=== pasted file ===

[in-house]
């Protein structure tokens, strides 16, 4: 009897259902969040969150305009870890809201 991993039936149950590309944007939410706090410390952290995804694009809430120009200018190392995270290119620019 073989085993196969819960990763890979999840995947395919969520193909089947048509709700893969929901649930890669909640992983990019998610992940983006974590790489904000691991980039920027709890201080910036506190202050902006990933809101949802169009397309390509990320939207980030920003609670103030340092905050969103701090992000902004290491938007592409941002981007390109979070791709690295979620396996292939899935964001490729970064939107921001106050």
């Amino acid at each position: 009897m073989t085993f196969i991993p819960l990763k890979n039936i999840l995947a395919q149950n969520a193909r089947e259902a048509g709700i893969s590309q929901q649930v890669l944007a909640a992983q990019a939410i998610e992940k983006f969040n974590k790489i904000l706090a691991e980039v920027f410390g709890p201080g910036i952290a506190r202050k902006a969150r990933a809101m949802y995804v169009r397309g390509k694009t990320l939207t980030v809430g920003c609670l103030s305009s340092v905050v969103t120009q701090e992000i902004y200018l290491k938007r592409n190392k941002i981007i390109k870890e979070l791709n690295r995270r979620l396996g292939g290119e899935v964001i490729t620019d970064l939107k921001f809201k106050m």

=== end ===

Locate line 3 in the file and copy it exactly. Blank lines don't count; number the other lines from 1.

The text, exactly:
């Amino acid at each position: 009897m073989t085993f196969i991993p819960l990763k890979n039936i999840l995947a395919q149950n969520a193909r089947e259902a048509g709700i893969s590309q929901q649930v890669l944007a909640a992983q990019a939410i998610e992940k983006f969040n974590k790489i904000l706090a691991e980039v920027f410390g709890p201080g910036i952290a506190r202050k902006a969150r990933a809101m949802y995804v169009r397309g390509k694009t990320l939207t980030v809430g920003c609670l103030s305009s340092v905050v969103t120009q701090e992000i902004y200018l290491k938007r592409n190392k941002i981007i390109k870890e979070l791709n690295r995270r979620l396996g292939g290119e899935v964001i490729t620019d970064l939107k921001f809201k106050m």